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Did you know April is Active Dog Month? A month devoted to getting out there, enjoying the fresh warm spring air, and getting active, all in the company of your furry best friend?
Well if you didn’t know about Active Dog Month, that’s because it’s still pretty new! Read on for tips to get out there and make April a great month to get active, then share this post to spread the word!
Why Should We Get More Physical Activity?
What Do I Need to Get Active with My Dog?
It’s so easy to get started moving more with your dog; all you need is a leash! Taking your dog for a walk is hugely beneficial for both you and your pup.
In addition to all the health boosts listed above, it also helps tire out your dog, and a tired dog is a happy dog! Walking outdoors can also help keep their nails nice and smooth, resulting in less frequent nail trims.
Where Should We Begin?
If you’ve been a bit sluggish due to winter (no judgement here for sure!) then take it slow and aim for a 10 minute daily walk to begin. It doesn’t take much to start feeling the benefits and you’ll be glad you started! (Do I sound convincing yet?!)
Once you both get used to it, you can add on by extending the walk, picking up the pace, or by adding elevation!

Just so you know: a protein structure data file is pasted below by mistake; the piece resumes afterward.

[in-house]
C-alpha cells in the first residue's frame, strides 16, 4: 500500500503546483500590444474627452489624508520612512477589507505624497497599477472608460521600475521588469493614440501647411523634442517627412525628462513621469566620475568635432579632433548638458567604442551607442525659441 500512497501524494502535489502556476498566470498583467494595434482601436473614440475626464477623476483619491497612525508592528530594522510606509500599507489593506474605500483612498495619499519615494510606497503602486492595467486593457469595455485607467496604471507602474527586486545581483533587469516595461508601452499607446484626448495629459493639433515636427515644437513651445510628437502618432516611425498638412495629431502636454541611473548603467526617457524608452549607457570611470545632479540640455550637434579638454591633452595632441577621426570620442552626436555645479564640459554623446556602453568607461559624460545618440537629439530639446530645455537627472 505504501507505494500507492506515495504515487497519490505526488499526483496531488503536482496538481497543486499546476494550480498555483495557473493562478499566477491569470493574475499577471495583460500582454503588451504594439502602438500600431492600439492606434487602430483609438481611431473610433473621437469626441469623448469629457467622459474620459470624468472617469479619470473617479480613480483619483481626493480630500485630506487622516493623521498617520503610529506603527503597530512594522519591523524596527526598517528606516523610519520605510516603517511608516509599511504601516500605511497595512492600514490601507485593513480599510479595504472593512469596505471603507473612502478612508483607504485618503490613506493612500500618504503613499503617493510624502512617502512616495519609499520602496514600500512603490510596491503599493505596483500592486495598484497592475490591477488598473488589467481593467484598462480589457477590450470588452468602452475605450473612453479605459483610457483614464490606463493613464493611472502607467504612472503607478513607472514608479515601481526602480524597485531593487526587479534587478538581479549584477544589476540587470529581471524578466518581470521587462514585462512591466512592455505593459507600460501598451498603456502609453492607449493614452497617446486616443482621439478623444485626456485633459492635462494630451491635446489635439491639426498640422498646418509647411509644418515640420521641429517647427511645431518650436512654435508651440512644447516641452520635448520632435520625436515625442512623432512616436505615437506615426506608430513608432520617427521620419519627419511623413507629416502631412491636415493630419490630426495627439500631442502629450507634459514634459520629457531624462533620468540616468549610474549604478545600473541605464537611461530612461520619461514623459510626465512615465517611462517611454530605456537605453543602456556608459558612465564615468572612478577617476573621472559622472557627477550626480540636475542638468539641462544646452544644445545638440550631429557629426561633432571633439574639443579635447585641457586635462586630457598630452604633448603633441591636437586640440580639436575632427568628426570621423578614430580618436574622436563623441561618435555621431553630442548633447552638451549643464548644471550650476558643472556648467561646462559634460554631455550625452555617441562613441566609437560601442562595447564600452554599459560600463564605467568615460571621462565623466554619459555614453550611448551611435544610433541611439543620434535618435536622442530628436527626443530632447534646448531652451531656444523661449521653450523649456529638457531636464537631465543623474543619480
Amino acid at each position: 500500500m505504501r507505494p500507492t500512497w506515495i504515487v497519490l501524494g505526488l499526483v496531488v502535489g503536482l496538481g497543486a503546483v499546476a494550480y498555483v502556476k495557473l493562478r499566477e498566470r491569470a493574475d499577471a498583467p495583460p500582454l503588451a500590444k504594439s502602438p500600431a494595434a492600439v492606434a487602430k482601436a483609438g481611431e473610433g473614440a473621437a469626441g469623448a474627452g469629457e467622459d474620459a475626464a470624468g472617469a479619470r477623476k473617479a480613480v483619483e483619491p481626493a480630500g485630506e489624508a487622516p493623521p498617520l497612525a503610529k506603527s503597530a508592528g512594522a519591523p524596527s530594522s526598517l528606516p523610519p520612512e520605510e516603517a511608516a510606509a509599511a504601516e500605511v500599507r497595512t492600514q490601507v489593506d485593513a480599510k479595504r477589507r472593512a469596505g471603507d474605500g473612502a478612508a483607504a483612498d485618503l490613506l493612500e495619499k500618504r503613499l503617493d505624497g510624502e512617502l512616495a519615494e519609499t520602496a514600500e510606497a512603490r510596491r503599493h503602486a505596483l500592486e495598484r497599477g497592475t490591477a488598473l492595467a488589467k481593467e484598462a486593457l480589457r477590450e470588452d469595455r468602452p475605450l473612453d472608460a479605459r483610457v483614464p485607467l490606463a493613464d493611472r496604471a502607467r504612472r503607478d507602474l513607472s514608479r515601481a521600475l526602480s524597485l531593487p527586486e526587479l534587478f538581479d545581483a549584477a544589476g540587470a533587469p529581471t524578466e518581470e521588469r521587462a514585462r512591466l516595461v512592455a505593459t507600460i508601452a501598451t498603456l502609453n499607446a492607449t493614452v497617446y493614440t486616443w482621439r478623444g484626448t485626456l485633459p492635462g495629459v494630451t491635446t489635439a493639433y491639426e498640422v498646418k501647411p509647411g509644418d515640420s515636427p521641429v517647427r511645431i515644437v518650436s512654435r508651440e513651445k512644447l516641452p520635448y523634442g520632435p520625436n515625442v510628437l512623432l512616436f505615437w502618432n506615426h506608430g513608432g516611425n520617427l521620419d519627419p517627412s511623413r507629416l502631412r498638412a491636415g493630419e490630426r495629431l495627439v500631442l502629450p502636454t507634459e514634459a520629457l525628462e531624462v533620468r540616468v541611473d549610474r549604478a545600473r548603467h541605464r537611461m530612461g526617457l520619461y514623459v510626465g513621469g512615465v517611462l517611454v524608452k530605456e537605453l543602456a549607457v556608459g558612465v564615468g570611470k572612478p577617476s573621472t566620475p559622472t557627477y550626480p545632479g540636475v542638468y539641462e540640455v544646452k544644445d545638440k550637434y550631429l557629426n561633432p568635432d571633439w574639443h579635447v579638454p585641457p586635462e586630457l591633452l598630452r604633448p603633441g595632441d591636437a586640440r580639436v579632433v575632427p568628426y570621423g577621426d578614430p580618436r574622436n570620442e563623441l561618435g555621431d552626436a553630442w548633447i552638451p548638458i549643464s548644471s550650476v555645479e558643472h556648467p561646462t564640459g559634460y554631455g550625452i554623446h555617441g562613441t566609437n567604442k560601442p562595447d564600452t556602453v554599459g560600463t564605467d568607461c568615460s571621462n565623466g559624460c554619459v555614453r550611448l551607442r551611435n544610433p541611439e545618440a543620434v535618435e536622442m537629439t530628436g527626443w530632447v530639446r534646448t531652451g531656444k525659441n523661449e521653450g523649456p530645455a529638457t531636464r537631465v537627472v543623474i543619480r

Don’t feel like heading out for walkies, but still want to get outside? There are SO many fun games you can play. Here are a few great ideas!
Fetch is always fun, if you have a dog that remembers to bring it back each time!
If your dog is a bit obsessed with playing fetch, the iFetch is might just be the PERFECT gadget for them. You set the launch distance from 10-40 feet, depending on the model you select, then work with them so they learn to play with it safely.
Teach them to stand behind the iFetch when dropping the ball in, then once they grab it, encourage them to bring it back. It’ll give them hours of fun and a nice change in activity.
Learn Nose Work
Nose work is an awesome activity that can be done either indoors or outdoors when the weather is nice.
You’ll want to gather some very smelly treats to get started, such as bacon, pieces of lunch meat, or small chunks of cheese.
Puppy Leaks has a wonderful walkthrough on how to teach your dog basic nosework here.
Have a Goal In Mind
I set a goal of getting us all ready to go on a hike that has an elevation of 700’, with a few hundred stairs at the end, by the end of this month.
Since none of us are really used to elevation increases, we’re starting small.
First we’ll increase the amount of time we’ll walk around the neighborhood on flat ground, then on weekends we’ll start by doing the easier first half of the hike, which is about 1.5 miles round trip.
Once we all accomplish that, and if Roxy and Rico do okay with it, we’ll climb the whole thing!
It’s a fairly easy hike, as far as hikes go, but with a reactive dog we’ll take Rico’s mood into account first. Plus, it’s spring in Alaska, so we have to be extra careful of moose this time of year!